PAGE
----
Skip to main content

Restoration of Prisoners' Pell Grant Eligibility

WHEREAS, incarceration rates are at historic highs, with the majority of prisoners in the United States being persons of color; and

WHEREAS, recidivism rates are increasing, with nearly seven-out-of-ten of all paroled prisoners being rearrested within three years of their release; and

WHEREAS, post-secondary correctional education has repeatedly proven to be one of the most effective rehabilitation opportunities in corrections, routinely reducing recidivism to less than 20% and many times to less than 10% for graduates; and

WHEREAS, post-secondary correctional education is one of the most economically efficacious program opportunities in corrections; and

WHEREAS, prior to their pell grant eligibility exclusion in 1994, prisoners of color composed approximately half of all post-secondary correctional education enrollments, thus people of color were disproportionately negatively impacted when prisoners were arbitrarily expelled from the pell grant program; and

WHEREAS, there are more Black males incarcerated in the nation's prisons than are enrolled on American college and university campuses; and

WHEREAS, higher education is the most important determinant of economic and professional success with degree-possessing parolees having the highest employment and wage rates of released prisoners; and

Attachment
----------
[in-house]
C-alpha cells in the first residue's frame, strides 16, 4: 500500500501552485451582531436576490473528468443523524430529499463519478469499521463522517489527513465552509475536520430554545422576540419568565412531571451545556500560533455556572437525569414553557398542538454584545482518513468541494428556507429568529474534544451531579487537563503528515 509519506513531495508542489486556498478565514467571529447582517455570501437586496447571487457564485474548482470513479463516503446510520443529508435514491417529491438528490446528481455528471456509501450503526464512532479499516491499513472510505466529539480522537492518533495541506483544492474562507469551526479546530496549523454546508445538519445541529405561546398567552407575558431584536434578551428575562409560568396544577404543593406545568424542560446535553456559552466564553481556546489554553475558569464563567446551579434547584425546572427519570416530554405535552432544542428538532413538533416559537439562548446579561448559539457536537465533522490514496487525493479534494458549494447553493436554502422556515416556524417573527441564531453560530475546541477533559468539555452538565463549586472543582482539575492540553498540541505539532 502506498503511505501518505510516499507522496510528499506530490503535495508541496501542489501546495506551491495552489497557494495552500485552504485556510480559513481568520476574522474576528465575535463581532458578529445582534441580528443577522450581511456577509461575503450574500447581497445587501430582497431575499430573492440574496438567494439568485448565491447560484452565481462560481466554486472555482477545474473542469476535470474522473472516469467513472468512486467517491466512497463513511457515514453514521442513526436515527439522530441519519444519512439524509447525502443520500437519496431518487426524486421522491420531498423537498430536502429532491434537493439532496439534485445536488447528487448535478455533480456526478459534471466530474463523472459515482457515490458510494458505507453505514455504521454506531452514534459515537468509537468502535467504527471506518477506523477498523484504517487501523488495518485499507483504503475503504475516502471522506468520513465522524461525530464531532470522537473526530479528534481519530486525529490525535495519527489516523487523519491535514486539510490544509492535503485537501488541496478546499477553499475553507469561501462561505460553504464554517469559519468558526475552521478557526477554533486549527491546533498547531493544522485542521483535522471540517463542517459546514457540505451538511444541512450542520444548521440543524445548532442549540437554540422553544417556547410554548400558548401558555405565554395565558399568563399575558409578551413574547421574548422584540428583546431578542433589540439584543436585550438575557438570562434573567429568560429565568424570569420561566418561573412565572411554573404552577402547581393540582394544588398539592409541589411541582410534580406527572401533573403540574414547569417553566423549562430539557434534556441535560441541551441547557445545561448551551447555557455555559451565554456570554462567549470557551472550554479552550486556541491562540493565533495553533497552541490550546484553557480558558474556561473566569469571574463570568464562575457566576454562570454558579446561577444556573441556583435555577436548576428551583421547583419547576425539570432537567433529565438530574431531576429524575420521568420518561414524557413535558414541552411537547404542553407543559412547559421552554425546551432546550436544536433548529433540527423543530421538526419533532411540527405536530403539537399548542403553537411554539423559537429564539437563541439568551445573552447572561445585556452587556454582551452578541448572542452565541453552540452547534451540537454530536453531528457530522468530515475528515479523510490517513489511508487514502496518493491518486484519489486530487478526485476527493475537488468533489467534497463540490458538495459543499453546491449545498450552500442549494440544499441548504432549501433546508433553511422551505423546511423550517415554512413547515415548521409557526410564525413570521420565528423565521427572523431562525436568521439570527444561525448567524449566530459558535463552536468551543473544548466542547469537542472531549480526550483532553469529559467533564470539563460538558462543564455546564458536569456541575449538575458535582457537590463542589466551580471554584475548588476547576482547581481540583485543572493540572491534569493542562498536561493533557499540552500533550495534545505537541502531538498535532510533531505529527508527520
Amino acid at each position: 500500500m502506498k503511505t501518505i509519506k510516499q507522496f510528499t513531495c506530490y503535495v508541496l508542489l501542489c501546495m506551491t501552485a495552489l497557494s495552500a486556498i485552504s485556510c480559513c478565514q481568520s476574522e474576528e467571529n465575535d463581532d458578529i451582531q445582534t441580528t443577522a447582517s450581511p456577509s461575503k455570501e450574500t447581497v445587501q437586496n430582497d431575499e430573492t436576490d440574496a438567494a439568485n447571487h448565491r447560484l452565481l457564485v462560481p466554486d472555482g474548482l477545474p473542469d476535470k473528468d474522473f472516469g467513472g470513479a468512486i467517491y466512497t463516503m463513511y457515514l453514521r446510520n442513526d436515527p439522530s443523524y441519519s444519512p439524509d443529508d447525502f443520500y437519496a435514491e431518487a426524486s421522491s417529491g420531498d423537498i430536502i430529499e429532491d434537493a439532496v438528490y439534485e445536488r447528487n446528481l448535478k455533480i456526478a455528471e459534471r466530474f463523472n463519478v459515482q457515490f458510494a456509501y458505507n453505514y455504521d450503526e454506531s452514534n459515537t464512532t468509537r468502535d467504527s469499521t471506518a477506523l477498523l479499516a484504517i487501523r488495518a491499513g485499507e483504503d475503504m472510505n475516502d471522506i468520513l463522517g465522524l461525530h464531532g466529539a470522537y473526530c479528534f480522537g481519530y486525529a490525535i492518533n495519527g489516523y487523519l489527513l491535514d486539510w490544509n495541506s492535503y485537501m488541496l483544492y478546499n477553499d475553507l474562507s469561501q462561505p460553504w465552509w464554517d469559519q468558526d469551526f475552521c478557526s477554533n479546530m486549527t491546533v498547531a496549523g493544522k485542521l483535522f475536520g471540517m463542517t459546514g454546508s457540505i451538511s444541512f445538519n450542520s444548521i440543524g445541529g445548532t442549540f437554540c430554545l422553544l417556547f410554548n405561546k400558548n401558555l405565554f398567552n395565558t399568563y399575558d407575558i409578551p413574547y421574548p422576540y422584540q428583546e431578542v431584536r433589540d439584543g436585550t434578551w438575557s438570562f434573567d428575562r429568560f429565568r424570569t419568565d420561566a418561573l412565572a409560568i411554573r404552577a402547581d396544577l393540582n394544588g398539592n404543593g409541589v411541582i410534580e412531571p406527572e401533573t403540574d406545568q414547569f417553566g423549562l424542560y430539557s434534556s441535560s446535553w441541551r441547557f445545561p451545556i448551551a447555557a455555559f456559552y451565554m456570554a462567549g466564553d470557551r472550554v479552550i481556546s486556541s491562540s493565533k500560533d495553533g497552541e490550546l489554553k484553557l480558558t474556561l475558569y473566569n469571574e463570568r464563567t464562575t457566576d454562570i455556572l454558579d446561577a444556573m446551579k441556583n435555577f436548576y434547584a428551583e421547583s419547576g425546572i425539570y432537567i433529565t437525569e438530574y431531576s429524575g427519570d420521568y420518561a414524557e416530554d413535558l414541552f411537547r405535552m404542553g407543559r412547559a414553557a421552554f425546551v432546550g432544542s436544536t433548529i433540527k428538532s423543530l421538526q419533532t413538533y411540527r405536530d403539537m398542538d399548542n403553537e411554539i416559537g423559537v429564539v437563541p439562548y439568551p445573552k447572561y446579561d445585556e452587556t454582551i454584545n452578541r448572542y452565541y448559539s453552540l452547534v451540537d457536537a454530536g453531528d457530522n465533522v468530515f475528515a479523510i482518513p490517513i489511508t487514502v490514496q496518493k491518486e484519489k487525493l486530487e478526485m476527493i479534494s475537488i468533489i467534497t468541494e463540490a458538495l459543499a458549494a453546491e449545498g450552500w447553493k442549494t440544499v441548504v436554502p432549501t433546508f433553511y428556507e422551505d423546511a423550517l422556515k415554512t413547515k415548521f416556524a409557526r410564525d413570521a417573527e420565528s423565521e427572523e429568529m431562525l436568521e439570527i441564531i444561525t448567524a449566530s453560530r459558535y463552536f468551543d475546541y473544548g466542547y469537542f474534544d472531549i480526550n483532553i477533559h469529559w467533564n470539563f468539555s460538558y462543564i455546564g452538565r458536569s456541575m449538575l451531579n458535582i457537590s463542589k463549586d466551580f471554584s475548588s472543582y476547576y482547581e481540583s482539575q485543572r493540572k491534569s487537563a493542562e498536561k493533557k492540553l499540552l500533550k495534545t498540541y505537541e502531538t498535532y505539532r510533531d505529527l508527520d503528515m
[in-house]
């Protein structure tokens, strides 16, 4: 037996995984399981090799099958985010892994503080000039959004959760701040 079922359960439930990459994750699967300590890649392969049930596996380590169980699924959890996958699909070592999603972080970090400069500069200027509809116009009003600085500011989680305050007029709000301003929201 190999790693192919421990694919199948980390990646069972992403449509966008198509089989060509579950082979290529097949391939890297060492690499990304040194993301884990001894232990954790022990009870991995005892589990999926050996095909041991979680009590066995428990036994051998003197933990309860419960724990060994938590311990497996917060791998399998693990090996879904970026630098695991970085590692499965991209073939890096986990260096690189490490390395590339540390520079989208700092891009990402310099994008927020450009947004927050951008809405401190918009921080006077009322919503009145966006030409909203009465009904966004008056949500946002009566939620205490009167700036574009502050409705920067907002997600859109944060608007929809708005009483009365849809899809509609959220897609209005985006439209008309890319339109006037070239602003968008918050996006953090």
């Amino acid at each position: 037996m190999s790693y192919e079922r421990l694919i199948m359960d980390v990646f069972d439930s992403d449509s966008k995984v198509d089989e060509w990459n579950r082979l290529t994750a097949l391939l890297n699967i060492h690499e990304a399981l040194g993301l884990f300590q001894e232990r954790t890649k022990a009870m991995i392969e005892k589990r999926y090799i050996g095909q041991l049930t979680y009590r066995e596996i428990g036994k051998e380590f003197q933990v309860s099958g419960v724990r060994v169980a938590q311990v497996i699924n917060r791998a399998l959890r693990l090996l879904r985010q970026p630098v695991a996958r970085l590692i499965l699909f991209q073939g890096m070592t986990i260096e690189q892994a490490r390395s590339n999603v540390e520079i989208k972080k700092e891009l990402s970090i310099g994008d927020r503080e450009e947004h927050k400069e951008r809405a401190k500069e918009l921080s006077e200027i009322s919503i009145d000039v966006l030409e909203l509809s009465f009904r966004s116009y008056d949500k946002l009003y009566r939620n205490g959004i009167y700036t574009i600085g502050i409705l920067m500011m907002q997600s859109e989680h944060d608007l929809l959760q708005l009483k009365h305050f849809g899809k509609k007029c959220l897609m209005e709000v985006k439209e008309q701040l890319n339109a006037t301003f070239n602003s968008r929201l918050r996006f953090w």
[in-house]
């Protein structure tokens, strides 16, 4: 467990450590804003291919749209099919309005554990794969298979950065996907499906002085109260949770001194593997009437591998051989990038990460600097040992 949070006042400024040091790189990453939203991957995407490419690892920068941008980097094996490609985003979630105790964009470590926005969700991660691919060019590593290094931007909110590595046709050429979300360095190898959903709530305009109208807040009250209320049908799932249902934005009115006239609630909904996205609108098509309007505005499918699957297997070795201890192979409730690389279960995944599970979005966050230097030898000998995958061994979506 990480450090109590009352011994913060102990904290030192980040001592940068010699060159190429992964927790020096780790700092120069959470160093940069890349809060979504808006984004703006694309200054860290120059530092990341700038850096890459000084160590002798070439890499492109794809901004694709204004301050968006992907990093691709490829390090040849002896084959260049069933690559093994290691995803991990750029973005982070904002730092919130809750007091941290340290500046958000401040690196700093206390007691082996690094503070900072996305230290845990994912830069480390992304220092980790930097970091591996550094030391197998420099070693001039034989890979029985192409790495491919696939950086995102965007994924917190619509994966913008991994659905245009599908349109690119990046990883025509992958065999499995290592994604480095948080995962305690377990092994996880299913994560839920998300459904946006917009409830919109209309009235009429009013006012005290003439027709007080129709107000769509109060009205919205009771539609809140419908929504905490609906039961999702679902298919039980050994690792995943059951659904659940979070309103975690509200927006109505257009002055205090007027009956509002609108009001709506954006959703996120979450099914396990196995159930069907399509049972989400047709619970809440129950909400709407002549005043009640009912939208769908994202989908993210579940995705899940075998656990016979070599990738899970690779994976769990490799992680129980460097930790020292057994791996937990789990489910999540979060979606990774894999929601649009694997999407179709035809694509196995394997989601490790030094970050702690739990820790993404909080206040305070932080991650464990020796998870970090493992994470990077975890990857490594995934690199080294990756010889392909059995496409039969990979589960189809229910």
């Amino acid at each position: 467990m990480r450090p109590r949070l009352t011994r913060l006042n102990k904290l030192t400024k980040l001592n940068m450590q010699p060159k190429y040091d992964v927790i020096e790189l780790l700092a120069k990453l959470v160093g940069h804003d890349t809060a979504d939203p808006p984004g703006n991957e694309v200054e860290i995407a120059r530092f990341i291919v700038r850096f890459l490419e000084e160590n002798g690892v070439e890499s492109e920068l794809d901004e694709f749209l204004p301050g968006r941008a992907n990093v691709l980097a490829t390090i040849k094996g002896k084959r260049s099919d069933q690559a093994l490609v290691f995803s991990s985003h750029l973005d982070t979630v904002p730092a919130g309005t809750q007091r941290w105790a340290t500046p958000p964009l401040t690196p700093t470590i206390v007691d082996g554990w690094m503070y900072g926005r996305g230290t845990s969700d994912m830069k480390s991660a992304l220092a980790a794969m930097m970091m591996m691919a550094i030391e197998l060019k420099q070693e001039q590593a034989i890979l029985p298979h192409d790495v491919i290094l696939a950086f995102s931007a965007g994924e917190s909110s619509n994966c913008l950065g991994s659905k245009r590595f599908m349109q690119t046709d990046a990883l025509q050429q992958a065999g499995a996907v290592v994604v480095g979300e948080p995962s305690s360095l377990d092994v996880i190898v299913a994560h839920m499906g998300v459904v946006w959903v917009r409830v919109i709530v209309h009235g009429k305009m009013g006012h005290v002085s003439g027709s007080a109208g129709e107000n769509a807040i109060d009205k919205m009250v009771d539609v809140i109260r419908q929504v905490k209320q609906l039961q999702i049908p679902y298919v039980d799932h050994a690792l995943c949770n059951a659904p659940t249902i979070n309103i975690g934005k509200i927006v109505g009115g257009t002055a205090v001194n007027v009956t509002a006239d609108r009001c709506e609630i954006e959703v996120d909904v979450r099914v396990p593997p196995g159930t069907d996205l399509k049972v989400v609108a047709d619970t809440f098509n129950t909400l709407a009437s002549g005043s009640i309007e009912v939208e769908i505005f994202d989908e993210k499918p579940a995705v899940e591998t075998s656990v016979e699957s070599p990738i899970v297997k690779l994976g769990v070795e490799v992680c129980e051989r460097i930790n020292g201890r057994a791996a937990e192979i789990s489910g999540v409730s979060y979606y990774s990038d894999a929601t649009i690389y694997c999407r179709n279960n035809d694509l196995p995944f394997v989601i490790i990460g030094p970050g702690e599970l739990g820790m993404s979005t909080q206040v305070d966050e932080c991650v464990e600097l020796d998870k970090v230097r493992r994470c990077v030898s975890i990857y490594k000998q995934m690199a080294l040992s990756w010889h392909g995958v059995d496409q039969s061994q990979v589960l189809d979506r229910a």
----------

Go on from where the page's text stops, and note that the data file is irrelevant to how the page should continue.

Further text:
WHEREAS, the exclusion of prisoners from the pell grant program did not provide a single additional grant to traditional students, but expelled tens of­ thousands of prisoner-students from post-secondary correctional education programs, resulting in wholesale program closings and opportunity reductions across the nation; and

WHEREAS, restoration of prisoner pell grant eligibility will not deprive a single qualified traditional student of funding, will not substantially affect students' grant awards nor cause an overall program cost increase, while allowing thousands of prisoner-students to return to the edifying experience of college classrooms; and

WHEREAS, the American Higher Education Consortium, the Hispanic Association of Colleges and Universities, and the National Association for Equal Opportunity in Higher Education endorse the restoration of eligibility for financial aid for "disenfranchised populations, including prisoners"; and

WHEREAS, the Correctional Education Association, Citizens United for the Rehabilitation of Errants, and the Institute for Higher Education Policy also advocate the restoration of prisoners' pell grant eligibility; and

WHEREAS, pell grant funding eligibility is crucial to expanded and equitable post-secondary education opportunities in United States' prisons.

THEREFORE, BE IT RESOLVED, that the NAACP calls upon the Congress of the United States of America to enact legislation to restore prisoners' pell grant eligibility; and

BE IT FURTHER RESOLVED, that all units and members meet with, educate and urge Congress to restore prisoners' pell grant eligibility; and

BE IT FURTHER RESOLVED, that all units also educate their members on the encompassing socioeconomic benefits of providing higher education opportunities to prisoners; and

BE IT FINALLY RESOLVED, that these units avail themselves of opportunities to educate others about these benefits.